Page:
Crime

'Cringe' Ex-Rapper Turned Crypto Bro Gets Dinged with Federal Fraud Charges

Corbin Corona, charged for fraud, is famous on Reddit for being "cringe."
Corbin Corona, charged for fraud, is famous on Reddit for being "cringe." Screenshot from Soundcloud
A former Soundcloud rapper who claims he's collaborated with Young Jeezy and Chamillionaire can now add "federal court" to his list of live appearances.

John Corbin Corona, aka Corbin Corona, got hit with two sealed indictments on federal charges of wire fraud and engaging in monetary transactions derived from unlawful activity in October. The U.S. Department of Justice issued a warrant and arrested Corona last month, according to U.S. District Court records.

Corona's charges stem from loans he obtained through the Paycheck Protection Program (PPP), an emergency federal loan system implemented by the Small Business Administration to help people who lost their jobs during the pandemic.

Corona owned a cryptocurrency company called HODL that operated bitcoin investments. The Justice Department alleges that Corona "knowingly and willfully devised and intended to devise a scheme to defraud and to obtain money and property by means of materially false and fraudulent pretenses," according to the indictment.

Corona obtained $413,804 in PPP loans through two third-party lenders using alleged false information about HODL's payroll data. He claimed on application forms that his company spent $82,760.55 on payroll expenses for a staff of nine employees.

He entered a plea of not guilty at his arraignment on Nov. 9. Thanks to a continuance order, Corona's trial has been moved to May 1. If convicted, he could face up to 20 years in federal prison on the wire fraud count and 10 years for the unlawful activity count. He would also forfeit to the government any money obtained from the fraud, according to court records.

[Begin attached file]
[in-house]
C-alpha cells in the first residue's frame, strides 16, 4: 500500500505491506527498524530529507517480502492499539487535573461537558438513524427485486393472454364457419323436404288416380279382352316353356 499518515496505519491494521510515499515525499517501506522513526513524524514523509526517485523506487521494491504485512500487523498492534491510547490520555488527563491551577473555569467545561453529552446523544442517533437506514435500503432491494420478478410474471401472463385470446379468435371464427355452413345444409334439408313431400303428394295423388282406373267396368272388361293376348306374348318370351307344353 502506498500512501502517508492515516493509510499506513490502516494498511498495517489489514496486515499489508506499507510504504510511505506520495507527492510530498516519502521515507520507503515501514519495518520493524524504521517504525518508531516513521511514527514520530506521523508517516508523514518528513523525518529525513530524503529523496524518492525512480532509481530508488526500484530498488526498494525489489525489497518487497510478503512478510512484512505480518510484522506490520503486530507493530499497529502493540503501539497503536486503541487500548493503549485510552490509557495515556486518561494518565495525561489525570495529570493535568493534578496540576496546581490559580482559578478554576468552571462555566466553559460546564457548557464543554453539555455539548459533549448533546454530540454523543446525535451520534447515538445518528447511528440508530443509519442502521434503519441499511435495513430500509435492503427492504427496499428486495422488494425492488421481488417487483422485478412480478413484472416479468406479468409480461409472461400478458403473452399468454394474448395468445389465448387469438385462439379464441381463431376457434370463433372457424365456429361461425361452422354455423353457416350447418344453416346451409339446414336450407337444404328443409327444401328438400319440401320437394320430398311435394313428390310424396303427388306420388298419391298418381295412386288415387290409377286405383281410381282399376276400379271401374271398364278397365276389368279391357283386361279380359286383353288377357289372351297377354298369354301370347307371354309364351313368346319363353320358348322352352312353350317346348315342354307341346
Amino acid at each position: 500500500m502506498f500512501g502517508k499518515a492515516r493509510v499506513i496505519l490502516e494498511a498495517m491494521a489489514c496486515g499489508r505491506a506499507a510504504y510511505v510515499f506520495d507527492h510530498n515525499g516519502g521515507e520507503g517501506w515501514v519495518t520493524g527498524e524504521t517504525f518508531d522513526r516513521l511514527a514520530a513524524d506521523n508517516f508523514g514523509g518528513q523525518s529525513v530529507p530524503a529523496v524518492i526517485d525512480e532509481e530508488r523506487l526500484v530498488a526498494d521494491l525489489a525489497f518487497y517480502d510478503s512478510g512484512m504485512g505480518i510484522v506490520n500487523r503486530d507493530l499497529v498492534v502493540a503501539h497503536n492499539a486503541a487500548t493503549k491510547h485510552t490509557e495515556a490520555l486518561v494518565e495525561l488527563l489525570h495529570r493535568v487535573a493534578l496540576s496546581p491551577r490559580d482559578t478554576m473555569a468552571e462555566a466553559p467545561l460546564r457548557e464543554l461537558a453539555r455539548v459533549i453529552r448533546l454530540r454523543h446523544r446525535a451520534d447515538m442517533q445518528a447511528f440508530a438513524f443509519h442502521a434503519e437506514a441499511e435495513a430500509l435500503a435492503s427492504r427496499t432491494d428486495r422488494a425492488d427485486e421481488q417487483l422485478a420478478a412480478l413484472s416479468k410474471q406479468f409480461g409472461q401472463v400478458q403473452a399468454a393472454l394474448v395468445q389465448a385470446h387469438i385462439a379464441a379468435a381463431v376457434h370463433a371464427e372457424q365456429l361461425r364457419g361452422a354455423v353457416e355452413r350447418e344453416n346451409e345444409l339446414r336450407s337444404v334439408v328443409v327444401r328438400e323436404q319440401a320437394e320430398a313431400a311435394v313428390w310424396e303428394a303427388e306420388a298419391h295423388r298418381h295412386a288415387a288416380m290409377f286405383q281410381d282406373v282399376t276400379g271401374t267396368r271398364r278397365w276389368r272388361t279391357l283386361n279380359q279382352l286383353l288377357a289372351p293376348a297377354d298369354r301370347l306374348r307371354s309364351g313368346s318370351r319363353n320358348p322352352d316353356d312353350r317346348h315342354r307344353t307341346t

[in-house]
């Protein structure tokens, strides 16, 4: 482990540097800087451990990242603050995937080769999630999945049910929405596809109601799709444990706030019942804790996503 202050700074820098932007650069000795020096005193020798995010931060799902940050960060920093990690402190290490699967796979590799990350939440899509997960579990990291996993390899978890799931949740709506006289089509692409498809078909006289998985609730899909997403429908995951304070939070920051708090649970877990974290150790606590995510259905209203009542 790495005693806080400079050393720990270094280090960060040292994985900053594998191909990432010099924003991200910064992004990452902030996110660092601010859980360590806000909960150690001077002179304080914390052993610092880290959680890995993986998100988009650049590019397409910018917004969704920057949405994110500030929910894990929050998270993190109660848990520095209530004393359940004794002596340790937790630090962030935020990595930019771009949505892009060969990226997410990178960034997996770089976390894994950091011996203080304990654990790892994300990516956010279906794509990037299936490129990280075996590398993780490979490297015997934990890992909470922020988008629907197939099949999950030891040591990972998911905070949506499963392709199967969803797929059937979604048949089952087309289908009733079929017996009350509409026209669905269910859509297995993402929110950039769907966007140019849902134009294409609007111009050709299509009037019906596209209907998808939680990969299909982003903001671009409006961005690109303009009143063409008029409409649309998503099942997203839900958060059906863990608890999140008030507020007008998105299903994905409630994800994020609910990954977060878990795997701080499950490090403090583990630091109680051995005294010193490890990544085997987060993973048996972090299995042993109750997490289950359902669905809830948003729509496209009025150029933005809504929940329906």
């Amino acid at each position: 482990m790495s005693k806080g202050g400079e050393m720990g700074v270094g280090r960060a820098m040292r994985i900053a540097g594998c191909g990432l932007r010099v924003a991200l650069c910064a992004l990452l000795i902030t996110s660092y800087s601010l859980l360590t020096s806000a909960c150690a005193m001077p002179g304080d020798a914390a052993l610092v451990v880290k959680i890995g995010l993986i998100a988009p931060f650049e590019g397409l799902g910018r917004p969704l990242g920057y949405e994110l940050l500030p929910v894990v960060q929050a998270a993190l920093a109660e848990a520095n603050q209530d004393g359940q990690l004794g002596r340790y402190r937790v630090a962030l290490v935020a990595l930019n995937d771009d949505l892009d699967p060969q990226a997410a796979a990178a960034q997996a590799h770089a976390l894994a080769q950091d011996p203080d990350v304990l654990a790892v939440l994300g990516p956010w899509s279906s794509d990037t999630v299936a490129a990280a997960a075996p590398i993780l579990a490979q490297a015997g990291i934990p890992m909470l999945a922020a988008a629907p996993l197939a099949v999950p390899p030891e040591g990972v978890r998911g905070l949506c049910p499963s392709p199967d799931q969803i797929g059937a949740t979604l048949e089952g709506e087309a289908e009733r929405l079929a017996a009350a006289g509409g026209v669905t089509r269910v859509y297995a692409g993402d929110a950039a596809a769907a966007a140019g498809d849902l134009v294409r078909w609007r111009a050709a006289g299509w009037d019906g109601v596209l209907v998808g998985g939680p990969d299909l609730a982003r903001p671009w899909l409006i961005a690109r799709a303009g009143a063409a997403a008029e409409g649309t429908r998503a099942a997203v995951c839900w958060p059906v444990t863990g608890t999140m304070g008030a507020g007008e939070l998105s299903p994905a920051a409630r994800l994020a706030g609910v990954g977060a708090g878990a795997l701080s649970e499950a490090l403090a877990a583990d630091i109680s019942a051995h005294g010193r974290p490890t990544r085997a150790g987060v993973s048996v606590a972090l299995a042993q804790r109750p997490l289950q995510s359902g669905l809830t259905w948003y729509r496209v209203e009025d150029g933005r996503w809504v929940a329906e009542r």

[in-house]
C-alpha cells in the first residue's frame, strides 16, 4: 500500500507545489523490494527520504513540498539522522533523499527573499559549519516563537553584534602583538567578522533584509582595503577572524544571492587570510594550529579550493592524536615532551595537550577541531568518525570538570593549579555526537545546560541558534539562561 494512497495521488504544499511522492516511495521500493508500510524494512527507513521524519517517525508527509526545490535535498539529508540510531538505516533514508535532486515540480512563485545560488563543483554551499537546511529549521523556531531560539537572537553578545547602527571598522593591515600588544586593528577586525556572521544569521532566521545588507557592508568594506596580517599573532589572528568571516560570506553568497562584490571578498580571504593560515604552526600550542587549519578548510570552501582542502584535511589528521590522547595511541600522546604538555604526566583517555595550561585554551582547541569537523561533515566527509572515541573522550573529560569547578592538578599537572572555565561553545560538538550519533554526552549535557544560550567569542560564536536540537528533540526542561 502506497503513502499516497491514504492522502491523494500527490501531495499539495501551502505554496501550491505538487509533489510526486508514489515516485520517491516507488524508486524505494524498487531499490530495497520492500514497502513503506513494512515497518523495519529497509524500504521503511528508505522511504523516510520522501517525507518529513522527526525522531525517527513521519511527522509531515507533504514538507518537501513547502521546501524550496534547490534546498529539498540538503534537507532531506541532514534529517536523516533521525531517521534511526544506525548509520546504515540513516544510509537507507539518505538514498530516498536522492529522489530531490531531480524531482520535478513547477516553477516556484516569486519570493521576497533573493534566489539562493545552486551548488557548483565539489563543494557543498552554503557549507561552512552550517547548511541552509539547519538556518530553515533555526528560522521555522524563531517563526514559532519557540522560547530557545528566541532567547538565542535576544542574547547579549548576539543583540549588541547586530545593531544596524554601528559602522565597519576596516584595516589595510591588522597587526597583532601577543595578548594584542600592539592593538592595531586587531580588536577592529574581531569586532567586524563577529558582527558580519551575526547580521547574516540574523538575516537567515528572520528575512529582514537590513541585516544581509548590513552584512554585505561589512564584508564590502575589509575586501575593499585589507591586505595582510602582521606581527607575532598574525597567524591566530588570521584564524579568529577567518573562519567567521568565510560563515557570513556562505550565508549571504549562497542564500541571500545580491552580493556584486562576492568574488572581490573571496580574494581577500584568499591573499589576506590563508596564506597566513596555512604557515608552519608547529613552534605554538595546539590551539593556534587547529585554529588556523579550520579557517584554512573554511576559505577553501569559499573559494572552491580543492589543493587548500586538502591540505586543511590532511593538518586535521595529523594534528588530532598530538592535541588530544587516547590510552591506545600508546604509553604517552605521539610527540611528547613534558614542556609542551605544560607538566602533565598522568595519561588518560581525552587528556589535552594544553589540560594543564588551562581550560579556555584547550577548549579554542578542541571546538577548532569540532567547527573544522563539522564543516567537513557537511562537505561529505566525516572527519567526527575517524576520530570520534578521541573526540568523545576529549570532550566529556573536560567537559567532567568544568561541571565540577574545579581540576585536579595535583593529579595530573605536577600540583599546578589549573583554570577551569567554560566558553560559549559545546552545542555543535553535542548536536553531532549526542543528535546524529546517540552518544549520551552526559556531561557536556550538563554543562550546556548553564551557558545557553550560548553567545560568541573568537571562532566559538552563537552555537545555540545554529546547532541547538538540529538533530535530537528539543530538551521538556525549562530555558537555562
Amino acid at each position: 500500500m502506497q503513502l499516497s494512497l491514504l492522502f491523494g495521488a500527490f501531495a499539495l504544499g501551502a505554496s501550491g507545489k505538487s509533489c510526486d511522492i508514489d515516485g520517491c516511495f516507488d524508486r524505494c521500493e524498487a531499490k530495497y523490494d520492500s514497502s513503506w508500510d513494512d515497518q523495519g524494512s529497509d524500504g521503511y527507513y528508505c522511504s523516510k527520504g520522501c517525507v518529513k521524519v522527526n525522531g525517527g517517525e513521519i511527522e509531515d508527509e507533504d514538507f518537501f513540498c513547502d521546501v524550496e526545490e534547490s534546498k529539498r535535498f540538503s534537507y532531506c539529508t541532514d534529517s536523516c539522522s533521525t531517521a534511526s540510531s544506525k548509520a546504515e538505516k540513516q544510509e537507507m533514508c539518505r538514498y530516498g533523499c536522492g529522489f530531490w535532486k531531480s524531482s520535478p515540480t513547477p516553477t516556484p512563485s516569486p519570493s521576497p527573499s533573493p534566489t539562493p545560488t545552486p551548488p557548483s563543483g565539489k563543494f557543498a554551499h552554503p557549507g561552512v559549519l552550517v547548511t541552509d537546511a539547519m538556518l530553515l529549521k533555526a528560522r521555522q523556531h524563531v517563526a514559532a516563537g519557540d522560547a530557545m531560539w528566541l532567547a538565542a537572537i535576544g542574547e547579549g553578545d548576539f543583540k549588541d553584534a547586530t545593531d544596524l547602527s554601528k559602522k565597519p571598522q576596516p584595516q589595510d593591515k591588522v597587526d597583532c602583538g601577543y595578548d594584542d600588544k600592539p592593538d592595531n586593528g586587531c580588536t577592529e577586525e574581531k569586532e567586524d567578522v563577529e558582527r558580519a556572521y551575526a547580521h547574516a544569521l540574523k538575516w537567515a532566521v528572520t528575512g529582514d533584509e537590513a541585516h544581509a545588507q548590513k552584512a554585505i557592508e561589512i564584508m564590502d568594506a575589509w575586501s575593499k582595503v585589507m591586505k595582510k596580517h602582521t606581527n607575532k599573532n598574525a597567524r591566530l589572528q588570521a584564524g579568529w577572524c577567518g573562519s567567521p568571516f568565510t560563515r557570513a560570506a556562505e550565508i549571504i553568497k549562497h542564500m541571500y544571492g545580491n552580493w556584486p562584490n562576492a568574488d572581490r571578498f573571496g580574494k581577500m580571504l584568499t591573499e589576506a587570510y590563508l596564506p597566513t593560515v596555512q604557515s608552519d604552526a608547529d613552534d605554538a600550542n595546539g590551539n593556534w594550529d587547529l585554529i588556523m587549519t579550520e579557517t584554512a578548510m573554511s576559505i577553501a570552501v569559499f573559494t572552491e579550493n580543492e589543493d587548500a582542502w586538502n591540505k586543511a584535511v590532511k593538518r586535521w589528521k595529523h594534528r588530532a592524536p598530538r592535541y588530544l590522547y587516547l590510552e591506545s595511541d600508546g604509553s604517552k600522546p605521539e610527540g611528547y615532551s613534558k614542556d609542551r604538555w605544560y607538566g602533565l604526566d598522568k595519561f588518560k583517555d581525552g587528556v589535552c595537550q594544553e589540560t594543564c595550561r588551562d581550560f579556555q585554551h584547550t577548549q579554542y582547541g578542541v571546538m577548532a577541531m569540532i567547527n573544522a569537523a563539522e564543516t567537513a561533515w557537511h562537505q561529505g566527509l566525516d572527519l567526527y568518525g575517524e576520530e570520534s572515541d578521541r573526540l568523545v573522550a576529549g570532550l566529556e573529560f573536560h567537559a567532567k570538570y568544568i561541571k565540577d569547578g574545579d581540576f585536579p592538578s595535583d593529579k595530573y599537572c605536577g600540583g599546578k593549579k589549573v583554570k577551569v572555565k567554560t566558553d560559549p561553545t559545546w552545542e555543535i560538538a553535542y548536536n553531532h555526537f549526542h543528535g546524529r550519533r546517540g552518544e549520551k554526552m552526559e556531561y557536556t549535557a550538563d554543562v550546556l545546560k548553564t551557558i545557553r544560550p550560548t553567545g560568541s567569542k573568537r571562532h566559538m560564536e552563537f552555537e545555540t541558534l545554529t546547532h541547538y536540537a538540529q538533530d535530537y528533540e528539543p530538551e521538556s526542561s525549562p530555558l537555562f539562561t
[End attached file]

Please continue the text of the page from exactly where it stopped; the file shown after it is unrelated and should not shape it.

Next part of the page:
“As millions of small business owners grappled with the fallout from the pandemic, this defendant raked in a couple hundred thousand bucks at his fellow citizens’ expense,” U.S. Attorney Chad Meacham said in a written statement. “The Paycheck Protection Program, funded by taxpayers, was designed to help small businesses stay afloat during the pandemic. The Justice Department will relentlessly pursue those who defrauded the PPP.”

Corbin has been out of the music game for almost seven years. He released several rap and hip-hop tracks on a Soundcloud account that boasts he was "mentored by producer Ensayne Wayne" and worked with artists such as "Young Jeezy, Veroncia [sic] V (YMCMB), Cam'ron, Chamillionaire, Future and many more."

According to his Soundcloud bio, "Corbin is 26, free & enduring more determination than ever to becoming the sought-after producer & artist who creates new entrancing worlds with his impeccable sound." It also says he's "a poetic street writer & music producer mixing layers of global influence from his journeys through life. Personal experiences, some for better & some for worse, carved to create the man before you today."
Corbin's history in entertainment goes back even deeper and gets even weirder. In 2002, The Tonight Show With Jay Leno invited Corbin to appear on the late-night NBC talk show when he was a Highland Park teenager to show off his collection of oddly shaped cow patties. He moved to Los Angeles to pursue a career in acting before returning to Dallas to focus on music.

A video for his song "SuperStar" went viral in 2013, but for all the wrong reasons. Corona became the subject of online mockery when his video became the most viewed post on Reddit's "r/cringe" channel. Viewers realized the vast majority of the comments on his YouTube page came from bots designed to boost the view counts. Viewers also noted his Twitter account, which has since been closed, showed pictures of attractive women with captions like "I can't believe these bitches really like it" only to discover that the picture came from multiple sources on a simple Google search.

These discoveries turned Corona into a meme in the Reddit channel as "the guy with pretend YouTube likes." 
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Danny Gallagher has been a regular contributor to the Dallas Observer since 2014. He has also written features, essays and stories for MTV, the Chicago Tribune, Maxim, Cracked, Mental_Floss, The Week, CNET and The Onion AV Club.

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